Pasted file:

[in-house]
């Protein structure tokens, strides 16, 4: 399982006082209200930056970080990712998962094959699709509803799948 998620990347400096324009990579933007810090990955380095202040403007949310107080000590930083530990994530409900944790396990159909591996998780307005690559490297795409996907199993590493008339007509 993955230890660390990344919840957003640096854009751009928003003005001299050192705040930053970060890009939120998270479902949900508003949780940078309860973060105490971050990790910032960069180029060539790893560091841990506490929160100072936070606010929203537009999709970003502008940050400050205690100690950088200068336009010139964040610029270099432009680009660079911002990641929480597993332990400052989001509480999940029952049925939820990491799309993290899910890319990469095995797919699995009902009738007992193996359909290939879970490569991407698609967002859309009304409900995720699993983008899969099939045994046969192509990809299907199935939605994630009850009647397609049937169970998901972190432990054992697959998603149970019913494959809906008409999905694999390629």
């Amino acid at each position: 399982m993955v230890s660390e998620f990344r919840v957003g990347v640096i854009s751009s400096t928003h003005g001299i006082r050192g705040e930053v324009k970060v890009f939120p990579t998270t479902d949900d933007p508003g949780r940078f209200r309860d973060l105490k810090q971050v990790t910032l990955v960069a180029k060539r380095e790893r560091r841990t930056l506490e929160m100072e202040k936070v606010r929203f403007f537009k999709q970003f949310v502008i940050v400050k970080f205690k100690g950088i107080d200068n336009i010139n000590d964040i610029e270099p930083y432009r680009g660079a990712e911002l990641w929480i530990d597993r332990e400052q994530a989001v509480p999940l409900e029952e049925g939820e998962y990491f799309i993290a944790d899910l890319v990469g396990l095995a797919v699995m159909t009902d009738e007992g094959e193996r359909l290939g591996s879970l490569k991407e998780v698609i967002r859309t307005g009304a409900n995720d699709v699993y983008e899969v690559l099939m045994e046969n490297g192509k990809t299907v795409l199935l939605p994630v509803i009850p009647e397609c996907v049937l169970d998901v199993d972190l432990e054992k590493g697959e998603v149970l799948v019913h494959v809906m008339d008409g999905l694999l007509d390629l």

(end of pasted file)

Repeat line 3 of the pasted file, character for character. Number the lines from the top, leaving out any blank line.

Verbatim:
């Amino acid at each position: 399982m993955v230890s660390e998620f990344r919840v957003g990347v640096i854009s751009s400096t928003h003005g001299i006082r050192g705040e930053v324009k970060v890009f939120p990579t998270t479902d949900d933007p508003g949780r940078f209200r309860d973060l105490k810090q971050v990790t910032l990955v960069a180029k060539r380095e790893r560091r841990t930056l506490e929160m100072e202040k936070v606010r929203f403007f537009k999709q970003f949310v502008i940050v400050k970080f205690k100690g950088i107080d200068n336009i010139n000590d964040i610029e270099p930083y432009r680009g660079a990712e911002l990641w929480i530990d597993r332990e400052q994530a989001v509480p999940l409900e029952e049925g939820e998962y990491f799309i993290a944790d899910l890319v990469g396990l095995a797919v699995m159909t009902d009738e007992g094959e193996r359909l290939g591996s879970l490569k991407e998780v698609i967002r859309t307005g009304a409900n995720d699709v699993y983008e899969v690559l099939m045994e046969n490297g192509k990809t299907v795409l199935l939605p994630v509803i009850p009647e397609c996907v049937l169970d998901v199993d972190l432990e054992k590493g697959e998603v149970l799948v019913h494959v809906m008339d008409g999905l694999l007509d390629l």